We can dig deeper in the history of feminism to find other examples of how feminists have made use of the meme for thoughtful political purposes. Over the course of the late 1780s and 1790s, Mary Wollstonecraft self-reflectively fashioned (and re-fashioned) her public personae. She was at once a woman philosopher who argued for equal rights for the sexes, a melancholic yet heroic survivor of a bad romance, and “everywoman” who had suffered oppression due to sexual discrimination. From her autobiographical novels to her published letters to her political treatises, Wollstonecraft’s various self-images led to countless public re-imaginings of the meaning of her life and writings for the evolution of feminism itself. Her untimely death in 1797 and her husband William Godwin’s equally untimely Memoirs of her unconventional life produced other (often slanderous) memes of her radical sexual personae. Whether negative, positive, or mixed in reception of her feminist ideas, Wollstonecraft memes have shaped the evolution of feminism in terms of its philosophy and politics since the 1790s. Thinkers from Lucretia Mott to Virginia Woolf utilized and critically transformed a wide range of Wollstonecraft memes in order to foster the authority, public appeal, and internal solidarity of their women’s movements.
Back in the twenty-first century, Hillary Clinton and Malala Yousafsai are iconic counterparts to Wollstonecraft, the mother of modern feminist memes. Hillary has taken a long journey of public re-fashioning of herself: beginning in the 1970s when the star graduate of Yale Law School chose to support her husband’s aspirations for the presidency rather than immediately pursue political office, and extending into the 2000s when she used her years as a U.S. Senator and U.S. Secretary of State to define her global political identity as the first competitive female candidate for the U.S. Presidency. While there have been many negative iterations of the Hillary meme—often making the lame suggestion she is actually a man in drag—they have only fueled her visibility as a political actor on the national and international stage. Critical responses to misogynistic Hillary memes have also trained two generations of feminists in the art of public defense of their favored political candidates. This is true on the national as well as international level. In 2015, Malala undercut the misogynistic meme of Hillary (or any woman) as unqualified to serve in the highest political offices of the world : “Even in America, even in America, people are waiting for a woman president.”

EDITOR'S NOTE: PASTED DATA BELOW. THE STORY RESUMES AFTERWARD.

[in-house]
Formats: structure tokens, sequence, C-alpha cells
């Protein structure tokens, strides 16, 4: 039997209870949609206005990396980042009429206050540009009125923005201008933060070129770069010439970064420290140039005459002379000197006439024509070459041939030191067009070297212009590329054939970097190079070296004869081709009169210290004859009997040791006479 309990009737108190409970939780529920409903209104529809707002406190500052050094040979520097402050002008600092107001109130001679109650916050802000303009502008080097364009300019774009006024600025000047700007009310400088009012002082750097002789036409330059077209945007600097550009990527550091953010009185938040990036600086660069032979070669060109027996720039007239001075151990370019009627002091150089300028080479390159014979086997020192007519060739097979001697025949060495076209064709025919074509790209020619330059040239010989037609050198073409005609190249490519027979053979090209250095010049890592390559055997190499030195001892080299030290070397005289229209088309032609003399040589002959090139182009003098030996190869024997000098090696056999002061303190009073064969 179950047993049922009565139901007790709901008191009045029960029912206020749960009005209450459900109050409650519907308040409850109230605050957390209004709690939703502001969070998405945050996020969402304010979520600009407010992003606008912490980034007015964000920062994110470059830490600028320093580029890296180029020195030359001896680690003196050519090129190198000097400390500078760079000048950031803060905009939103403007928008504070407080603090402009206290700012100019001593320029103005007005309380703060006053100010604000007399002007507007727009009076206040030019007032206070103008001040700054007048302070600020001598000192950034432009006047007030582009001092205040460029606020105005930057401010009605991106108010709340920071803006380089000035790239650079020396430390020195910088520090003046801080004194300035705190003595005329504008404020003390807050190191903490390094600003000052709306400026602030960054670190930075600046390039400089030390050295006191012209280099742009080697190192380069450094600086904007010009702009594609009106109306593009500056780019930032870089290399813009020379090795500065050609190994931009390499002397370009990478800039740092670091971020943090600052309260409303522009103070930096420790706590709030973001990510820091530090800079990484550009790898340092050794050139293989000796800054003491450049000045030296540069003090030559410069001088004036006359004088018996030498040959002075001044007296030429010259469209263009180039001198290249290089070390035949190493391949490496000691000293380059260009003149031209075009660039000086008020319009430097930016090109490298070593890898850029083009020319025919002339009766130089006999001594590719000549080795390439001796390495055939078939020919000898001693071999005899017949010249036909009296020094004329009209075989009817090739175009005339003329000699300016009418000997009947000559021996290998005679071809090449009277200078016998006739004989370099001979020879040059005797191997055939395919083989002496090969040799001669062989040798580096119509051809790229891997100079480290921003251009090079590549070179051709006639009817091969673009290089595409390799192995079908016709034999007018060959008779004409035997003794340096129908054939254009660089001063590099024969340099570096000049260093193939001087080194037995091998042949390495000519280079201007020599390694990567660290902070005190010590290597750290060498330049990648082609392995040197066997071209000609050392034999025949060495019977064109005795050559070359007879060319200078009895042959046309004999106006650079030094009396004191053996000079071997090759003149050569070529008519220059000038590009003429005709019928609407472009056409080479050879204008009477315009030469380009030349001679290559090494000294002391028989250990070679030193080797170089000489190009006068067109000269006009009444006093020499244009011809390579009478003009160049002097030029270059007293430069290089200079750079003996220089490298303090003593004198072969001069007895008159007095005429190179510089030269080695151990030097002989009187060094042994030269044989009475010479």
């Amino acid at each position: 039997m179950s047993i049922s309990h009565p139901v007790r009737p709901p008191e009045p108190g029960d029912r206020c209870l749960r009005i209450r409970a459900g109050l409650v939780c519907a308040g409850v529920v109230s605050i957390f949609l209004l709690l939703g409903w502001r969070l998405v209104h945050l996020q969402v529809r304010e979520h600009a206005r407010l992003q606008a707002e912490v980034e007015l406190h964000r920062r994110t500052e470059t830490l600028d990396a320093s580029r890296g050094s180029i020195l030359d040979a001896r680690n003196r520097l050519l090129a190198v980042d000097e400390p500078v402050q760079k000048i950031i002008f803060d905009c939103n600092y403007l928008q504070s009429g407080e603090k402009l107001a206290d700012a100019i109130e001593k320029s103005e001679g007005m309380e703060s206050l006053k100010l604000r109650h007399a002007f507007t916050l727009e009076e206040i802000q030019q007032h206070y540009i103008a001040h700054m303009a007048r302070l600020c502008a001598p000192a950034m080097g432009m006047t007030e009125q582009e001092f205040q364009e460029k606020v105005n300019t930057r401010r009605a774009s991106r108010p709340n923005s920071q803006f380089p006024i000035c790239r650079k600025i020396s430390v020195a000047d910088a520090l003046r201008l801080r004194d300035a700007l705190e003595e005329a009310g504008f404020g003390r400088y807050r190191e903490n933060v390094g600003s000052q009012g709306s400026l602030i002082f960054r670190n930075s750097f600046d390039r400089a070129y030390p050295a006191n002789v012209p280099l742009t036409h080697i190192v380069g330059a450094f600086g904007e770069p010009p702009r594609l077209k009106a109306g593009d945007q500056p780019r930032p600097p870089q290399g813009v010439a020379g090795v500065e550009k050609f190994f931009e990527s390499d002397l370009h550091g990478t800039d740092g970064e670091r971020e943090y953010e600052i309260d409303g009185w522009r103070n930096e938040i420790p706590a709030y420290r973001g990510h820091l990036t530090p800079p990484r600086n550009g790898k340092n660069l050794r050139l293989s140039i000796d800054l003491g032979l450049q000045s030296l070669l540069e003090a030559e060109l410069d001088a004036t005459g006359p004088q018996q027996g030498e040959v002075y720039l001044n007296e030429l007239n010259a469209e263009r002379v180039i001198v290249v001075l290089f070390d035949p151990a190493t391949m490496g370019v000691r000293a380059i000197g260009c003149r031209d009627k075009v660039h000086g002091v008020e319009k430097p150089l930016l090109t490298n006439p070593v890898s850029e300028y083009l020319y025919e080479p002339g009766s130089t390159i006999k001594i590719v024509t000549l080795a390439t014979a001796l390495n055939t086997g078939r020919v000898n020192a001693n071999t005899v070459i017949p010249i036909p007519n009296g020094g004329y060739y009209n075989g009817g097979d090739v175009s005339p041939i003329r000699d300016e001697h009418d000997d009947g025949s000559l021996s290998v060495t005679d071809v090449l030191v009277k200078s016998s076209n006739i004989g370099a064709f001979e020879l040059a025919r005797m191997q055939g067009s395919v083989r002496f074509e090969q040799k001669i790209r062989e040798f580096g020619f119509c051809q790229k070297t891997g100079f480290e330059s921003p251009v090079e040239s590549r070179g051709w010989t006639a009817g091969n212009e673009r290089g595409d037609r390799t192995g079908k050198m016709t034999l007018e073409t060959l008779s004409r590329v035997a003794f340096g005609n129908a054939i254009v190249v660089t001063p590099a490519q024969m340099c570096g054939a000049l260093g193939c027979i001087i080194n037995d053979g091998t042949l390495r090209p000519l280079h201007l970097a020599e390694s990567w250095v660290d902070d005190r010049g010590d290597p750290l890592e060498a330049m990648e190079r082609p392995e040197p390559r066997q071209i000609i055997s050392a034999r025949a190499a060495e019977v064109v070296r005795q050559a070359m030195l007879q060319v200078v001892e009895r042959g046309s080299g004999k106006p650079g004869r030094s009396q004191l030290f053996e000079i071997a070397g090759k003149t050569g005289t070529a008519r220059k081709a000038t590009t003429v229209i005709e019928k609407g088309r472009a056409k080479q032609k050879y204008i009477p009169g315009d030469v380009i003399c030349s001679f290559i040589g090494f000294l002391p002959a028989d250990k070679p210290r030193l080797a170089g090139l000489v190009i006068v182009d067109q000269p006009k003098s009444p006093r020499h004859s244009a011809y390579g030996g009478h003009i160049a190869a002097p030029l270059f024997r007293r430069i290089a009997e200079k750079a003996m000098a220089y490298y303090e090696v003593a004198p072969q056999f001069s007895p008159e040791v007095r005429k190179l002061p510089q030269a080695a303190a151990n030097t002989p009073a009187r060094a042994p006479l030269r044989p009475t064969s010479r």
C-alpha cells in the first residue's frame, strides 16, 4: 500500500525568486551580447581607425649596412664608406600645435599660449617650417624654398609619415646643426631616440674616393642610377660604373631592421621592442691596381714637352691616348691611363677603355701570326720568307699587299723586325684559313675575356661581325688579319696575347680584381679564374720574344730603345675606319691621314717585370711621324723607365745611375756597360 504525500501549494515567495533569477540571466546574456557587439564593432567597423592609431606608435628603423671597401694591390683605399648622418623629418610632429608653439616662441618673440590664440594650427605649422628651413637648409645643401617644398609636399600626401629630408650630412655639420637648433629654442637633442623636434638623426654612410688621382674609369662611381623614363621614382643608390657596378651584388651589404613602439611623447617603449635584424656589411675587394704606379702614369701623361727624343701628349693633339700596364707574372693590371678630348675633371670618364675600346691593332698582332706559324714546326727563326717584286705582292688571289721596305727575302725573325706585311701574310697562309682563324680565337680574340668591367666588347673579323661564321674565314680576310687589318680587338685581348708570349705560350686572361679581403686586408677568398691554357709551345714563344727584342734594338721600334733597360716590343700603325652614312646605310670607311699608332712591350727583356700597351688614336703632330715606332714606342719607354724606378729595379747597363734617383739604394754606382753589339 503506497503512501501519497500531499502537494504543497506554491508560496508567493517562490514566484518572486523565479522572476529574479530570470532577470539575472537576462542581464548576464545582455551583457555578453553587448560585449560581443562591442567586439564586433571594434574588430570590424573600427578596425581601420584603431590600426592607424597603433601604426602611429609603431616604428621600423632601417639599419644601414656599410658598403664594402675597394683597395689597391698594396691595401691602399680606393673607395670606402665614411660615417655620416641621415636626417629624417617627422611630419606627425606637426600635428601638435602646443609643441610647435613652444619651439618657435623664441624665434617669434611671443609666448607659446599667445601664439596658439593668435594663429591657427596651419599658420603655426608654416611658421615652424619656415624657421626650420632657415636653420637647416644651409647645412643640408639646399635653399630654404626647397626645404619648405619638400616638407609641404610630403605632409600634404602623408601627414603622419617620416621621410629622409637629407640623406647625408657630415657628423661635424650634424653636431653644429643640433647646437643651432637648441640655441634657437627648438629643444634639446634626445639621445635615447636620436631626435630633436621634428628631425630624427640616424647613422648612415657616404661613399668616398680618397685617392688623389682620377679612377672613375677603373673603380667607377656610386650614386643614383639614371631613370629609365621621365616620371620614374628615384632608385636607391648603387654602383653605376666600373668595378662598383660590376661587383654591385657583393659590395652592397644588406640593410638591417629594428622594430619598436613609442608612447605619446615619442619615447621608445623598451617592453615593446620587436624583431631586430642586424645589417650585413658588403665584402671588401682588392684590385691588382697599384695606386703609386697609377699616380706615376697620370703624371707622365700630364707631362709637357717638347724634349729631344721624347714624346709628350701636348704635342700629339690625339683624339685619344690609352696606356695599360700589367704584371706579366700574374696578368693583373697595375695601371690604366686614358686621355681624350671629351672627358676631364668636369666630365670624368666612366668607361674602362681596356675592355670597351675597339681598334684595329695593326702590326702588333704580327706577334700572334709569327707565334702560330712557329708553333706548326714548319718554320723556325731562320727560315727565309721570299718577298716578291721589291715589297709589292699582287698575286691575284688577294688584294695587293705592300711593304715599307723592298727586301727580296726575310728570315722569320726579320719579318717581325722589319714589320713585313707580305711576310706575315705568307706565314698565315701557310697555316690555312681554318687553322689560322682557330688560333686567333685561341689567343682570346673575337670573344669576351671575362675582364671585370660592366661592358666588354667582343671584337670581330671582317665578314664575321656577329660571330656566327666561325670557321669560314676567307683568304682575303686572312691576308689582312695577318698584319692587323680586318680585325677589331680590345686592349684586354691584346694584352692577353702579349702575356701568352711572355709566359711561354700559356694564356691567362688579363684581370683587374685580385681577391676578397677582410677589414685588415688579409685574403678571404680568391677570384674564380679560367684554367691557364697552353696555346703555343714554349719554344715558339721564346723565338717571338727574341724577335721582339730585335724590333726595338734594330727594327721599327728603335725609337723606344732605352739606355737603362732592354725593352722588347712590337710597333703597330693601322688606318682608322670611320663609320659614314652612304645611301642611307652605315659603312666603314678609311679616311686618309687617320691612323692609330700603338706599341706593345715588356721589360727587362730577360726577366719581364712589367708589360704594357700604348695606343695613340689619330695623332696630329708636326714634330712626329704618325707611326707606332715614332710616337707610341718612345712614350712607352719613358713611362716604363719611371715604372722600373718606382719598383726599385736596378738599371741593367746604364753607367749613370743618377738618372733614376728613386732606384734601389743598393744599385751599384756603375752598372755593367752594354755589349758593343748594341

Malala’s own shifting self-narratives have likewise made her, arguably, the most influential international feminist meme (and meme-maker) today. The youngest winner of the Nobel Peace Prize for her death-defying advocacy of the education of girls against the wishes of the Taliban, Malala now owns the internet when it comes to Hillary’s famous slogan, “Women’s rights are human rights.” Interviewed in 2015 by Emma Watson, U.N. Women Goodwill Ambassador, Malala helped to define feminism—a controversial word in her Islamic culture that she had carefully avoided in her previous speeches and writings—in a way that would appeal to the broadest possible audience. As she simply and clearly put it: “Feminism is another word for equality.” Such a slogan has already appeared under the image of her and Watson, and circulated in various mimetic forms on the internet—producing yet another testament to the power of memes (and their makers) to thoughtfully and rationally engage, and thereby advance, the ideas of feminism worldwide.
Eileen Hunt Botting is associate professor of political science at the University of Notre Dame. Her previous books include an edition of Mary Wollstonecraft’s A Vindication of the Rights of Woman. Her latest book is Wollstonecraft, Mill, and Women’s Human Rights.